Sequence viewing > Aesthetics Index - Resource - © Lloyd Godman

The use of Texture in a photograph

Imagine zooming outwards from a visual pattern - until from a certain distance we start to lose the sense of pattern, some other visual phenomena happens. From here, zoom out further and we begin to perceive the surface as a texture.

In this image we can see how distance plays a part in pattern - texture and surface. The planting of corn marked in red forms a pattern - the area marked in yellow which is further away becomes a texture while the area marked in green where both pattern and texture are diminished is read as a flat surface.

So where we might have perceived a pattern in a piece of cloth, we now see the texture of the material.

In terms of photography, the textural qualities of a material relates to the tooth or depth of the relief inherent in a material and the way the material is lit to reveal the texture.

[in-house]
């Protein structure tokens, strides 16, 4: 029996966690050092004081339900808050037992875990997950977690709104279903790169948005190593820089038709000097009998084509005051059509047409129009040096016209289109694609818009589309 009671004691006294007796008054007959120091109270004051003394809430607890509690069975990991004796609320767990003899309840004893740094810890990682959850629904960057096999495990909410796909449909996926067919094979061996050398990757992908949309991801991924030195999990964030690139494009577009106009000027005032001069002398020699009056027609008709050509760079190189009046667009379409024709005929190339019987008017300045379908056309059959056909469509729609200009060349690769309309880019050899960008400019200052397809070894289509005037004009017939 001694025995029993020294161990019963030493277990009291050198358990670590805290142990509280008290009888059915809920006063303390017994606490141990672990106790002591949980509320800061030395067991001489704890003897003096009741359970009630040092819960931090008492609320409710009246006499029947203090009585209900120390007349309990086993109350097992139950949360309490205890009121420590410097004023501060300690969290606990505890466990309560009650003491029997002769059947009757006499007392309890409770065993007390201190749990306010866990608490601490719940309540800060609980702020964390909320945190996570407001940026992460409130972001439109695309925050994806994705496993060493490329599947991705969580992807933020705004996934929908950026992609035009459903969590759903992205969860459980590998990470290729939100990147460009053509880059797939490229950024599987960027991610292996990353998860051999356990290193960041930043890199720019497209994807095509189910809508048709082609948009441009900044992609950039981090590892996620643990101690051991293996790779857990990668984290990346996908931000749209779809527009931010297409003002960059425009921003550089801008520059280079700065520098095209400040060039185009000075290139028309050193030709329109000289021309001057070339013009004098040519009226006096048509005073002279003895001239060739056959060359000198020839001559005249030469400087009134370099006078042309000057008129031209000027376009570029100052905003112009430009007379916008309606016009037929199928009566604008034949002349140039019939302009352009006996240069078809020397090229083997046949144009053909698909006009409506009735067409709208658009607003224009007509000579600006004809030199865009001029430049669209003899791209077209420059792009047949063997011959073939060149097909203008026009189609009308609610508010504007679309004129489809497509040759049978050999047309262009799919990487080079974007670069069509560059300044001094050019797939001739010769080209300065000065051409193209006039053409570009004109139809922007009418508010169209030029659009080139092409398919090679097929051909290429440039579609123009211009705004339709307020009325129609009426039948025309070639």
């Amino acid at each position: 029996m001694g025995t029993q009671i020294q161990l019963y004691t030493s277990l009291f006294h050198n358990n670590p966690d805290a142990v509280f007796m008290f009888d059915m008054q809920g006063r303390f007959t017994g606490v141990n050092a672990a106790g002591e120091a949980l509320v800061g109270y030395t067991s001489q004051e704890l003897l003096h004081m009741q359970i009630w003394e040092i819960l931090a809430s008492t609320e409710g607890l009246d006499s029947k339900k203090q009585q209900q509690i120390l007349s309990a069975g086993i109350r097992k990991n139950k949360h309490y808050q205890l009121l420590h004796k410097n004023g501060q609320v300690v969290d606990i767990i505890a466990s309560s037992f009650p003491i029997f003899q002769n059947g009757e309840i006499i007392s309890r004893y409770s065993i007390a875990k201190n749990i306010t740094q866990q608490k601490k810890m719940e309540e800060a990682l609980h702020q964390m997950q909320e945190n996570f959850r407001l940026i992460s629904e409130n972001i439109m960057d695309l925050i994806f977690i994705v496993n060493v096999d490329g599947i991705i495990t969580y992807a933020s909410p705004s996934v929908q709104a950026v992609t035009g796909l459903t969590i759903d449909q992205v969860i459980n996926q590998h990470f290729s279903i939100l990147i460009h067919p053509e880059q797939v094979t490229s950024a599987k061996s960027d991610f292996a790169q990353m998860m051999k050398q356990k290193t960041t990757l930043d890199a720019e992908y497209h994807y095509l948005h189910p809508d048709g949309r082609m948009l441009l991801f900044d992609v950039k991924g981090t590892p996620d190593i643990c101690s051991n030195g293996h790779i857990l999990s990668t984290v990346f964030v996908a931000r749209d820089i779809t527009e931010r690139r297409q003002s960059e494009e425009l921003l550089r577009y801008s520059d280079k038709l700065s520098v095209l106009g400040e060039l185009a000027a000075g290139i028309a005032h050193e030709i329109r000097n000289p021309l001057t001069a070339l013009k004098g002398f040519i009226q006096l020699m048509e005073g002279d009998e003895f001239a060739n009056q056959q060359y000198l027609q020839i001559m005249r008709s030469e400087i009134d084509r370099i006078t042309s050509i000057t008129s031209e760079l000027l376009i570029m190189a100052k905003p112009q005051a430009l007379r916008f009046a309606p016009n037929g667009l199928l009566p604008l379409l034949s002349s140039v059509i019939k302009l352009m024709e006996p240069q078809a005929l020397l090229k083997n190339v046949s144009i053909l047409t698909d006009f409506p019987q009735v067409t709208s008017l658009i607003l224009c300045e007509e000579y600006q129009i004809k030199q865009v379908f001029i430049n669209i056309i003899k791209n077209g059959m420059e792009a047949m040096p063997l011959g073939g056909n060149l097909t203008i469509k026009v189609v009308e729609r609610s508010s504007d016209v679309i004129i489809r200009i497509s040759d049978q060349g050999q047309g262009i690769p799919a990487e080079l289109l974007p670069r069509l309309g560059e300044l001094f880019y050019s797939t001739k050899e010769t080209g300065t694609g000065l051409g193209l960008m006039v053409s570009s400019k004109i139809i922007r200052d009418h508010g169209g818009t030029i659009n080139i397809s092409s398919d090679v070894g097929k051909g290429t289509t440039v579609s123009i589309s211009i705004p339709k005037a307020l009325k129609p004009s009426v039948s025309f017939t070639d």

Various materials have different surfaces which react in quite different ways visually.

Like form, we use light as the key ingredient, both in terms of quality, and direction to describe the texture of a surface. We can either suppress the texture or emphasis enhance it.

In this image we can see where the shadows are the texture is more apparent while in the highlights it tends to dissolve - so relative exposure also plays a role in recording texture.


While it might appear that some surfaces have no texture, in fact if we enlarge any surface up enough - we might need a microscope to achieve this - even the smoothest metal has a texture. So while we need to step back from a pattern to see texture - we also need to step forward to a smooth surface to see its texture.




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